MONDAY MORNING CLASSIC: Birmingham Double (1981)

AllAboutBuses invites you to banish the Monday morning back-to-work blues with a spot of time travel . .

This week we jump back in time to March 1981, and a pair of shots taken in the centre of Birmingham.

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Our two photos today date from mid-March 1981, and are taken in Birmingham, close to the city centre.

The first shows Park Royal bodied Fleetline NOV806G, new to Birmingham in December 1968, and still in the older Blue & cream with kakhi roof, which served as inspiration for the CIE double-deck livery of the 1960s. The destination display is not the most effective in an area where “City” could refer to any one of the three major parts of the conurbation of Birmingham, Wolverhampton and Voventary – especially as the secondary display reads “from City” !!

This bus was, at the time, one of the older vehicles in the fleet, and had been withdrawn by the end of 1983.

The second photo, taken on the same day, shows the new order, with  then fairly new Leyland National AOL17T on the 101 Centrebus service. This National had a long life, being converted to dual-door and used for shuttle work at the International Convention Centre and eventually passing on to a fringe London operator, where it was still active in 2001.

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MONDAY MORNING CLASSIC (UK, 1990s) – Luton VRT [29July2013]

AllAboutBuses invites you to banish the Monday morning back-to-work blues with a spot of time travel . .

This week we travel back to the mid 1990s, and a classic British bus of NBC era,  ending its life in the bright colours of a deregulated operator.

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The Bristol VRT really was the classic double-deck bus of the National Bus Company throughout the 1970s and 80s, and many lived on for the first decade or so of post-NBC private and deregulated operation.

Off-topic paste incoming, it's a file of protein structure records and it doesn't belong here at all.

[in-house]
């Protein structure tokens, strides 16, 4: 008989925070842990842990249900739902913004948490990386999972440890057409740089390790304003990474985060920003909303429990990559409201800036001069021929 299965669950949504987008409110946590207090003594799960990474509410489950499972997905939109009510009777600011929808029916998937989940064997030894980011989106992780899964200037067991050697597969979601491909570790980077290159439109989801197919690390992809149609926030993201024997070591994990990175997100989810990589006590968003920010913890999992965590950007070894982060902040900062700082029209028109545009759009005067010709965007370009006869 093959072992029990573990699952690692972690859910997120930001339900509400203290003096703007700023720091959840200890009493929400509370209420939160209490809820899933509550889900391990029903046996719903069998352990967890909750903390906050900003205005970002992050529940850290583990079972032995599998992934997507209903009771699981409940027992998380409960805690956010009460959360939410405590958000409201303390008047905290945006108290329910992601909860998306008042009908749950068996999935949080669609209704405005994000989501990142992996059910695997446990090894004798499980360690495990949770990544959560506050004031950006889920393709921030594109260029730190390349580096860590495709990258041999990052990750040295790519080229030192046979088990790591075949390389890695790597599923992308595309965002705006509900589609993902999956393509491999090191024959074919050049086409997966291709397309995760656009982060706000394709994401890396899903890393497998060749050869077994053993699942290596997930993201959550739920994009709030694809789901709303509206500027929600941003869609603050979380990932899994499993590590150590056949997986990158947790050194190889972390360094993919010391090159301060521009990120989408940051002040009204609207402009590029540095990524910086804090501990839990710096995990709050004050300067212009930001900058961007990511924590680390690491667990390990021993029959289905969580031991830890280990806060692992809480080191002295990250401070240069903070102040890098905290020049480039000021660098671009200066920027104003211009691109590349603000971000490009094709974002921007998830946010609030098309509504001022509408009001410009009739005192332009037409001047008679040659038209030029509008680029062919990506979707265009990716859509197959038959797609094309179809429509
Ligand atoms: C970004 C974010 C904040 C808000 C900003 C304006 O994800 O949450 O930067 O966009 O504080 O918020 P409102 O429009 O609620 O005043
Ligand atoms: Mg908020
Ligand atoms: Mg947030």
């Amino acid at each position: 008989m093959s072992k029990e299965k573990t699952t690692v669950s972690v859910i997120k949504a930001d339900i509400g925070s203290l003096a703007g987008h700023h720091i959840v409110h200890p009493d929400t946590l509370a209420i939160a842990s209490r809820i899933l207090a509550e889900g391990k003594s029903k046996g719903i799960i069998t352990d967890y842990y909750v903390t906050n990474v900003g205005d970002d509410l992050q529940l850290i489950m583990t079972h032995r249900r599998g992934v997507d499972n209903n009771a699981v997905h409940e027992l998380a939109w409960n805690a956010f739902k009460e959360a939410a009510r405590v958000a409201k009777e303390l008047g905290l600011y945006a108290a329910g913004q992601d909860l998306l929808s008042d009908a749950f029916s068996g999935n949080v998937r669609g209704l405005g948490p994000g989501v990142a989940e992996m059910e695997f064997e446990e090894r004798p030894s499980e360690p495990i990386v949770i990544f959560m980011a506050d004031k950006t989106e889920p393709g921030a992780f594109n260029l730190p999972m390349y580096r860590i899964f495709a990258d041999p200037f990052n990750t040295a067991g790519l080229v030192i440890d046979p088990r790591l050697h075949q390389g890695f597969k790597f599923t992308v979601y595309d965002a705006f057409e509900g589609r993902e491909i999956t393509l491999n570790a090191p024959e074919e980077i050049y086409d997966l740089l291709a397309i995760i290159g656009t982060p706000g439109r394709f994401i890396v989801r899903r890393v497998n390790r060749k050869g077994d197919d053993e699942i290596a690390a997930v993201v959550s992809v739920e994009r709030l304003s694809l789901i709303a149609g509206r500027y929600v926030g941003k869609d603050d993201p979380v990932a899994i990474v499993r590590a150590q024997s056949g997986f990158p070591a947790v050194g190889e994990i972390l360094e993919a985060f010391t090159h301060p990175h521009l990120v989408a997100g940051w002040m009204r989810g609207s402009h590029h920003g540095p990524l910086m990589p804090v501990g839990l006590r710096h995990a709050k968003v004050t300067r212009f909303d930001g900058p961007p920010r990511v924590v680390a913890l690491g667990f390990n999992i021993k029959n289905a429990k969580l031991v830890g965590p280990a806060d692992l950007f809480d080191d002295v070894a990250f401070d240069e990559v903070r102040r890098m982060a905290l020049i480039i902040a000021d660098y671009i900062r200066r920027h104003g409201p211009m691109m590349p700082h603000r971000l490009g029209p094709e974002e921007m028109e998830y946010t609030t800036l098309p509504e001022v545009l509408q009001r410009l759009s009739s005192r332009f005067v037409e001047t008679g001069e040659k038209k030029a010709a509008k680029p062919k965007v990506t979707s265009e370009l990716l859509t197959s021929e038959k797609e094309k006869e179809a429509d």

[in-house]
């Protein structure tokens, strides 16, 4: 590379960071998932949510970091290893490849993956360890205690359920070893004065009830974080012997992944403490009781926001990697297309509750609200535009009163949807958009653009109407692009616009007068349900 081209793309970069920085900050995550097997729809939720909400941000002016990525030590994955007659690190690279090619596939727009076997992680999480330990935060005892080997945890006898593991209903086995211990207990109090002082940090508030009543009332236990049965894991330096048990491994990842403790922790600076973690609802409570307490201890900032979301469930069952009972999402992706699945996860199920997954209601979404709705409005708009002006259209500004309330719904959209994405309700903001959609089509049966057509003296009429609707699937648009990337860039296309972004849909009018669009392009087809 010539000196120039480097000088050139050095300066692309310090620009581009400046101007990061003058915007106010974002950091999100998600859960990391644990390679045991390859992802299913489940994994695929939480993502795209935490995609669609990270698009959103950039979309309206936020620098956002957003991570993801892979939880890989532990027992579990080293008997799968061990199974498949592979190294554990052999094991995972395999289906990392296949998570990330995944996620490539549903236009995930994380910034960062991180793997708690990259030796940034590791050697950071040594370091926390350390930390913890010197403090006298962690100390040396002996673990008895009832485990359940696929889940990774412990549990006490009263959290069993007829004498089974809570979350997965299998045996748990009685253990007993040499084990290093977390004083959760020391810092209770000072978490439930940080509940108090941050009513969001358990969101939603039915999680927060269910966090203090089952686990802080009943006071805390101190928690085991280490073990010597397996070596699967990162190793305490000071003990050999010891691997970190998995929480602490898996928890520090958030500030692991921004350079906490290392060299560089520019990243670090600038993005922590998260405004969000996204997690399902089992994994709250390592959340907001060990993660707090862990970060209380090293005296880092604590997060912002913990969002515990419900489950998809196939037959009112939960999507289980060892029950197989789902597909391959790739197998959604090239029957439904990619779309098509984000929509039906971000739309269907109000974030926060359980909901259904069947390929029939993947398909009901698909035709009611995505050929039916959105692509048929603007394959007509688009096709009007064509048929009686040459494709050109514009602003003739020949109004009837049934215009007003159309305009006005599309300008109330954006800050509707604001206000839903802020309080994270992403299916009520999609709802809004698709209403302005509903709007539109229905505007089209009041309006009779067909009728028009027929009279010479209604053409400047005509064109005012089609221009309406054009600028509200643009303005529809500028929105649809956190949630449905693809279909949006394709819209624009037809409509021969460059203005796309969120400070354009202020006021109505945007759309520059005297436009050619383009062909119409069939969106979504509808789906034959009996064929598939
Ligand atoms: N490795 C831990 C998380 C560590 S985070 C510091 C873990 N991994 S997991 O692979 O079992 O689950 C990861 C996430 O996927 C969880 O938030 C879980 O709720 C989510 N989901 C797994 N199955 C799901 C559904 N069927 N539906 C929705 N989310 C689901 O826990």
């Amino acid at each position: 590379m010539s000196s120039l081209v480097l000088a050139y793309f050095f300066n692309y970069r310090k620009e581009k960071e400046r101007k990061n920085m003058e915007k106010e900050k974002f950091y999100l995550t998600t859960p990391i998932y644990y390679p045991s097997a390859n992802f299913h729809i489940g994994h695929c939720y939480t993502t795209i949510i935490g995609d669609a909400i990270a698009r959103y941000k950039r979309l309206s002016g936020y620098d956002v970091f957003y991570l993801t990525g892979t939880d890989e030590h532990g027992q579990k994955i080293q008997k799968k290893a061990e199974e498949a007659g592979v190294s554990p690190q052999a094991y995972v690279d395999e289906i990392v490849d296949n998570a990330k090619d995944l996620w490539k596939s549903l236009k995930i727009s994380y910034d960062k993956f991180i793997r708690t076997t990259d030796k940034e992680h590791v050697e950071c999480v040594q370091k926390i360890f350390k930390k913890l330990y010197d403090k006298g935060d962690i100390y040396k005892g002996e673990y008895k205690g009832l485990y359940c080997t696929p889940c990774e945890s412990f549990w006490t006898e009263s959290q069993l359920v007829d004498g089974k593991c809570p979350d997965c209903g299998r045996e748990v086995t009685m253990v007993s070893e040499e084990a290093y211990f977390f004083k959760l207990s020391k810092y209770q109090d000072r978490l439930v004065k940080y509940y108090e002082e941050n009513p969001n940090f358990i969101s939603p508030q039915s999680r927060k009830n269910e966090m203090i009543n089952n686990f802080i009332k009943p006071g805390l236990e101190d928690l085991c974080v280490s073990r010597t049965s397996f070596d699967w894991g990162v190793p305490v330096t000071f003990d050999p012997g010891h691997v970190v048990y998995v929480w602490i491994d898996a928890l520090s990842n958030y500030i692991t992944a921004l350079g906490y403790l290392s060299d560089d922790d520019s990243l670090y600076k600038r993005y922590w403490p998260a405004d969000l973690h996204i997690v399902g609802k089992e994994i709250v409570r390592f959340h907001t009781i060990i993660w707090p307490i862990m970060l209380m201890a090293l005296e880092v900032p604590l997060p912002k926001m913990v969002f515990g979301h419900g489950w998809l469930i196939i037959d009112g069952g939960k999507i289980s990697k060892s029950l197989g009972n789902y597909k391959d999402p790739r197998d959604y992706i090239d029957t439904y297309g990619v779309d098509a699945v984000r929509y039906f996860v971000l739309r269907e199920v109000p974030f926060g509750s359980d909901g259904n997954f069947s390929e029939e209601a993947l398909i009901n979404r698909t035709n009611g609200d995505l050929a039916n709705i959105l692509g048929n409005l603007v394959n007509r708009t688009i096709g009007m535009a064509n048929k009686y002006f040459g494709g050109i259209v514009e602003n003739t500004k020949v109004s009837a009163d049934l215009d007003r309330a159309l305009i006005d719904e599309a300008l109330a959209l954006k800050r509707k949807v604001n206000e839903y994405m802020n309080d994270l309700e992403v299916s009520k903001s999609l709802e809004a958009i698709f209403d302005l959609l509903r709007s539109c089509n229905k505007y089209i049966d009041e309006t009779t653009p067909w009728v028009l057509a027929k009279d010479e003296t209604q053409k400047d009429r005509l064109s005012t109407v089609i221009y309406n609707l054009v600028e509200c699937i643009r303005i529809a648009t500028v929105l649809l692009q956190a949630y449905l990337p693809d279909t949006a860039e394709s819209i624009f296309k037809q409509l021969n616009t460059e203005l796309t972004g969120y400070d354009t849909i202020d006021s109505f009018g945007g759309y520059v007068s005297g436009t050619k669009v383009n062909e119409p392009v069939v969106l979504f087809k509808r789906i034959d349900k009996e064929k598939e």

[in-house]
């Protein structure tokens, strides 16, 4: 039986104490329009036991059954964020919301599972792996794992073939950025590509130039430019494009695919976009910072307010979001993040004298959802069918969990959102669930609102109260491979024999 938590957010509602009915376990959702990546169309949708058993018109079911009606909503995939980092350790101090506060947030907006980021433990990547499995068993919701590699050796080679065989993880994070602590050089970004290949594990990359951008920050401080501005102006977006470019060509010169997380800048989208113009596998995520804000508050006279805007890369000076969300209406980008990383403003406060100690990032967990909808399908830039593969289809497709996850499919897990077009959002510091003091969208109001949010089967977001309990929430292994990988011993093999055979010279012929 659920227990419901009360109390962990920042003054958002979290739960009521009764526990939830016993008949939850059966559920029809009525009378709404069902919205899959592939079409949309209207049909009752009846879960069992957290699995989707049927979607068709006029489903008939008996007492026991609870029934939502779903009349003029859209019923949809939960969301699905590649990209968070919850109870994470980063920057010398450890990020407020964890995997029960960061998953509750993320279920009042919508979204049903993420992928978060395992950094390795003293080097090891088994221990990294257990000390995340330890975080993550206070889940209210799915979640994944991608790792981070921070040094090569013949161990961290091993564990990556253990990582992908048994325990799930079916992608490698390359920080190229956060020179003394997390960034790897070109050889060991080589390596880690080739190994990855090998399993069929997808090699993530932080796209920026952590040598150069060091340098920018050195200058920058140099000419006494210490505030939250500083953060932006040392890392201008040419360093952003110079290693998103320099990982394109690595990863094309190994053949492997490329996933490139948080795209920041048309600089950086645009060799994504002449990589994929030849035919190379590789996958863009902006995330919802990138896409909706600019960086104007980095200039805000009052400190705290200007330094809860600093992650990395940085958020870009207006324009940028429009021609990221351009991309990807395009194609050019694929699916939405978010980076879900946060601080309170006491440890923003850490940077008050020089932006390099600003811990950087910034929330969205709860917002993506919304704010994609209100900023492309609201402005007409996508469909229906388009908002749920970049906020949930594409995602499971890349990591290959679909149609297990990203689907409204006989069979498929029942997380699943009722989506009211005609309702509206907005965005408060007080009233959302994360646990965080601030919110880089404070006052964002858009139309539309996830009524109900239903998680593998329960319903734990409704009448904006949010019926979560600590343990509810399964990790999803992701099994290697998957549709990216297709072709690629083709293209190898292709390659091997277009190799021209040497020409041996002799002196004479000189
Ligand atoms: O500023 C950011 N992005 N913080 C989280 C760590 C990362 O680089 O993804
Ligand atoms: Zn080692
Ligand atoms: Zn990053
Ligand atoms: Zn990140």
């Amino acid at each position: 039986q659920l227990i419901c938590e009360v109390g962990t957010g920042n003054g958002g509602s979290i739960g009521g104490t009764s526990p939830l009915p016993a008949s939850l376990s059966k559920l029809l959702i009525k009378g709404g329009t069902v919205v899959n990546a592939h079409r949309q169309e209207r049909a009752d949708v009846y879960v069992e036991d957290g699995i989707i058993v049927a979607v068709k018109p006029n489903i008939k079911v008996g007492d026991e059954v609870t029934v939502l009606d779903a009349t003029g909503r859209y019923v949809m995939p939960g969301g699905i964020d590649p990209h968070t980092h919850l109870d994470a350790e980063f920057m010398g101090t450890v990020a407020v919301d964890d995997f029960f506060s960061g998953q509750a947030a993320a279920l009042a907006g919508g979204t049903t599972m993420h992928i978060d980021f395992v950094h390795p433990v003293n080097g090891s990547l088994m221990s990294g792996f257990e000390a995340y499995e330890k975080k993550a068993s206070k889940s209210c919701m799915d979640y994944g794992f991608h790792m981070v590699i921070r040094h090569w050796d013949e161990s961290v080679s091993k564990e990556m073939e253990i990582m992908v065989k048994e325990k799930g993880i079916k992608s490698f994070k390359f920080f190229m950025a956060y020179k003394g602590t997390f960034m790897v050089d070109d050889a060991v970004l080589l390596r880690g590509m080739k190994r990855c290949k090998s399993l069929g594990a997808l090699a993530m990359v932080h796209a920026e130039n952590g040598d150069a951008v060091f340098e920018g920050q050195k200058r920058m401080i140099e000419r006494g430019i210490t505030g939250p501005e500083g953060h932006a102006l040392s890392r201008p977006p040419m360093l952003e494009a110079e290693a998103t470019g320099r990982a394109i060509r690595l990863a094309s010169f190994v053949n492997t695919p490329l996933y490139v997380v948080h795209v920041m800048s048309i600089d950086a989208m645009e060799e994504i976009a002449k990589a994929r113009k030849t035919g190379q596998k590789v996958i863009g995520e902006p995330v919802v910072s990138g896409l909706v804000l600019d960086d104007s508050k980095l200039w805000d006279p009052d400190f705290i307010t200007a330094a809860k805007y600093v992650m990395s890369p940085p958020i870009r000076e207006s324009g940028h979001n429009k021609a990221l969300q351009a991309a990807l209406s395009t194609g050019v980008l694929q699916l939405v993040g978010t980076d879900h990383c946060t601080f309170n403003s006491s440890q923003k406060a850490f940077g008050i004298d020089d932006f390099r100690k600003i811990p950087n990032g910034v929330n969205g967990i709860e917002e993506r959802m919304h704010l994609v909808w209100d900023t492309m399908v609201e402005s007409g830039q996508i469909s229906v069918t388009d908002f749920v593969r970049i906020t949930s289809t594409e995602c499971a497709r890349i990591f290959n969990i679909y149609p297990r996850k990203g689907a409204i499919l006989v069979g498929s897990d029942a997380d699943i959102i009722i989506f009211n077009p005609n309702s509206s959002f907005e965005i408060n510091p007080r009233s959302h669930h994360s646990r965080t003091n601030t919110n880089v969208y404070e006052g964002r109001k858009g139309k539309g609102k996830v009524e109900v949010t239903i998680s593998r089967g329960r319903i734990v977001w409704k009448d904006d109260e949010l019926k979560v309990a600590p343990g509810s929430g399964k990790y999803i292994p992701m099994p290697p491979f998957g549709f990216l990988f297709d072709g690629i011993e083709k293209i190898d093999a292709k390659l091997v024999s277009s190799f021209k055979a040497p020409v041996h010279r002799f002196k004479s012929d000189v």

Seen here in Luton, no. 5035 (ONH925V) in the Luton & Dunstable fleet would have started life with NBC United Counties, part of which was split off into Luton & District at privatisation. The name and the livery shown here is long gone, the operation having been swallowed up by Arriva and now forming part of Arriva The Shires.  The VRT, which was still working normal service despite the school branding on the front, lasted until at least the end of the 1990s.

(UK, News) Bus Users Share AgeUK Concerns On Rural Travel [23July2013]

 

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Bus Users UK, an independent group which champions the interests of bus and coach users and campaigns for better bus and coach services, says it is concerned by the findings of an Age UK report into the effects of cuts to rural bus services on older people.

Despite having free bus travel, the report points to growing isolation among older people as services are reduced and in some cases cut completely. Many older people in rural areas rely entirely on bus services to access healthcare, social activities, community events and shops, as well as visiting friends and family.

The report also concludes that reduced services mean that many people now face a fairly long walk to their nearest bus stop. Delays, cancellations, long waiting times and cold bus shelters add to the problem and make bus travel for older people even more challenging.

Gillian Merron, Chair of Bus Users UK said: “Older people in rural areas face the double challenge of having many services and amenities centralised in towns and cities that they now can’t access because they simply can’t get to them. It undermines the whole idea of providing free bus travel when there’s no bus to travel on.”